4.1.1 Single Ended vacuum tube amplifier

Figure 16 depicts the basic schema of Single Ended vacuum tube amplifier built around a tetrode (or a pentode, here the suppressor terminal is not shown) in ultra-linear configuration (see Section 2.2.4) and an output transformer.

Figure 16: Basic schema of a Single Ended power output stage.
The load of the vacuum tube consists of a transformer that accommodates the amplified signal so that it can be applied to the speaker. The transformer basically transforms the impedance of the speaker into an impedance that can be effectively applied to the anode of the vacuum tube.

The load of the vacuum tube is an output transformer. It is used to couple the vacuum tube and the speaker. In fact, the required load impedance of a power vacuum tube is generally much higher than that provided by commercial speakers. The output transformer transforms the speaker impedance into the load impedance needed by the vacuum tube.

As an example, Figure 17 depicts the average anode characteristics of the EL34 power vacuum tube. Red lines represent various loadlines corresponding to various loads applied to the anode of the vacuum tube. The maximum power that can be dissipated by the anode of an EL34 is 25W, corresponding to the dashed line marked as “Wa=25W”. All loadlines lay below this dashed line. In the figure, each loadline is labelled with the corresponding load impedance.

We can see that the various possible load impedances vary from 1.1K Ohm to 5.4K Ohm. These values are all far from reasonable values of impedance of commercial speakers, where impedance generally ranges between 4 Ohm and 16 Ohm. Accordingly, the main purpose of the output transformer is to adapt the impedance of the speakers to the impedance required by the power vacuum tubes, as discussed more in details in Section 4.1.2.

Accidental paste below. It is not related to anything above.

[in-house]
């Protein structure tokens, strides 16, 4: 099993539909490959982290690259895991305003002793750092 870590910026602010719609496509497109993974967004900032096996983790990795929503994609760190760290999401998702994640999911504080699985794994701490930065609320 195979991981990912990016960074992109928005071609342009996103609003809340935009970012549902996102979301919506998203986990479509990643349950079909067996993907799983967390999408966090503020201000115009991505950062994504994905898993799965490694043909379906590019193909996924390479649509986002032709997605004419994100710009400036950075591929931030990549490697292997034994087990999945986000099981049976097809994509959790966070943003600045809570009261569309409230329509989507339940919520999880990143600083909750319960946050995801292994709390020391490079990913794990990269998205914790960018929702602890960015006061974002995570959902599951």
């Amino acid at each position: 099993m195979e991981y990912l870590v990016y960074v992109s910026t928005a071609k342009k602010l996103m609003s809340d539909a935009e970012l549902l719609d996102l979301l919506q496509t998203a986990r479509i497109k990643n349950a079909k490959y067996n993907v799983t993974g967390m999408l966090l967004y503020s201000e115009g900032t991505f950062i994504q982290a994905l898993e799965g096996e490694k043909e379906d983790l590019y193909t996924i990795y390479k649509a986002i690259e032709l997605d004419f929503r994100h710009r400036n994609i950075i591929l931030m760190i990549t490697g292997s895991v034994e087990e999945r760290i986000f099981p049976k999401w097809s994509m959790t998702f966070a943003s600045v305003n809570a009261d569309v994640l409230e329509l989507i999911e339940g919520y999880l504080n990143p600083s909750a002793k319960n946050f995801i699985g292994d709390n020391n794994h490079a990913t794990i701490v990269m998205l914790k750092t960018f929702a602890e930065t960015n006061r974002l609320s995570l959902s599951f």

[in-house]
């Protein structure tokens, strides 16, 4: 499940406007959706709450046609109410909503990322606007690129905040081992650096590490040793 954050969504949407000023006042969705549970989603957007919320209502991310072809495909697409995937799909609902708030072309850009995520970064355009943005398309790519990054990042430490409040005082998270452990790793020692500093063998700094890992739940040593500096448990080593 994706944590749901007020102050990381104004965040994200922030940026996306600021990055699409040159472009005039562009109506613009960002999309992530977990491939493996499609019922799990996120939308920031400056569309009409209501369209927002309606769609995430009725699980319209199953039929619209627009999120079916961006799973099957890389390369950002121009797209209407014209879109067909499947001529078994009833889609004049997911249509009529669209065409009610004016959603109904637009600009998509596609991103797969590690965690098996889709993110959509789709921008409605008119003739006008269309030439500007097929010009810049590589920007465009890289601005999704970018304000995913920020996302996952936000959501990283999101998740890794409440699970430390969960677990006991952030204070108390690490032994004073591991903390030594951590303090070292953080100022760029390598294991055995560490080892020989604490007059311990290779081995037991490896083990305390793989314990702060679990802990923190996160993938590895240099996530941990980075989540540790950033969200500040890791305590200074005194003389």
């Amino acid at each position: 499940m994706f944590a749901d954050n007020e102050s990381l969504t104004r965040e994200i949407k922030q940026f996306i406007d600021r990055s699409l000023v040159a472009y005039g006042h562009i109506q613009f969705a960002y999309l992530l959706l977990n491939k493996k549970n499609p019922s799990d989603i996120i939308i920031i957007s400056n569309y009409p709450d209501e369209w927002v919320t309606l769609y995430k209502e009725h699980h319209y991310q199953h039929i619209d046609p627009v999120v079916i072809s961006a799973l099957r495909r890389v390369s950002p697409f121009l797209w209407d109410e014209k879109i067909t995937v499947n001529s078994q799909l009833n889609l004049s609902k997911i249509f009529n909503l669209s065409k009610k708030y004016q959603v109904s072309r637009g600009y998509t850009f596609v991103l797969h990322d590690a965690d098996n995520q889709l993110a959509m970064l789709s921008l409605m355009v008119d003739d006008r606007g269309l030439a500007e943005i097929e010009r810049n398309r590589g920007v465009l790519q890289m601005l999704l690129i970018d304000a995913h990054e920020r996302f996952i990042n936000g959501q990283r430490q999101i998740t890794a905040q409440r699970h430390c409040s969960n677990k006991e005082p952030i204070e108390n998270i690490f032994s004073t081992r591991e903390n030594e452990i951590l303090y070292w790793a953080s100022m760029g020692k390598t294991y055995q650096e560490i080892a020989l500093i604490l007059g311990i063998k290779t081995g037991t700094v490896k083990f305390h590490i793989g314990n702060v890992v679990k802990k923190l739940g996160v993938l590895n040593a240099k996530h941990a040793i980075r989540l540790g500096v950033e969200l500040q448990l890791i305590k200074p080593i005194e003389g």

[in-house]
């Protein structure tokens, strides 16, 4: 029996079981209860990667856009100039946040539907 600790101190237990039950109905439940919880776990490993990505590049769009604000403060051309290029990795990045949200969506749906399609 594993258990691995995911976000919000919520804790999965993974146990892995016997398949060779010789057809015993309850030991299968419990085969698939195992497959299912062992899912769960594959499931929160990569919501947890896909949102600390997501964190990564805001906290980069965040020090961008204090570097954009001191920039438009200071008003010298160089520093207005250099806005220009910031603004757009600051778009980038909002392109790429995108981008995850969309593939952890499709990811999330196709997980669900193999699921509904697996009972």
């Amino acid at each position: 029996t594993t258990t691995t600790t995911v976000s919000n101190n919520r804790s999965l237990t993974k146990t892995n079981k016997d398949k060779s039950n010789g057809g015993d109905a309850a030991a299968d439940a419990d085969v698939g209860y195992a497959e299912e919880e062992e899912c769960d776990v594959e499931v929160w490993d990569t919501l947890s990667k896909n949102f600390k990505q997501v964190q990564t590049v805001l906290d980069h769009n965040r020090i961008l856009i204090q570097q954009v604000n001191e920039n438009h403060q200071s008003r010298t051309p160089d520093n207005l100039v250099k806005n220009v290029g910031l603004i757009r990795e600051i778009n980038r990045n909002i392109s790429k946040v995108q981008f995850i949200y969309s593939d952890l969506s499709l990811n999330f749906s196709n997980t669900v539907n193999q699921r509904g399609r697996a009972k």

Figure 17: Examples of various possible loadlines, for a power amplifier.
Red lines show various options of loadlines possible with this vacuum tube. In this example possible values range from 1.1K Ohm, to 5.4K Ohm.

The DC voltage V+ is applied to the anode of the power vacuum tube through the centre tap of the output transformer primary. The output transformer also eliminates the DC applied to the anode, so that speakers just see the AC corresponding to the amplified signal.

The screen terminal of the power vacuum tube is connected to a tap from the primary of the output transformer, corresponding to the wanted percentage of the anode output signal, to obtain the ultra-linear configuration (see Section 2.2.4). Many power amplifier designs use a percentage around 43% of the signal to be given to the screen.

The resistor Rscreen, called the screen stopper, which connects the screen to the transformer screen tap, is mainly used to limit the current from the screen, and to avoid parasitic oscillations of the circuit. Screen current becomes dangerous when the power vacuum tube is overdriven. Overdrive should be avoided in Hi-Fi amplifiers, even if it is generally used in guitar amplifiers. Typically, values around 1K Ohm 2W are used. Smaller values or no resistance at all, is sometimes used in Hi-Fi amplifiers.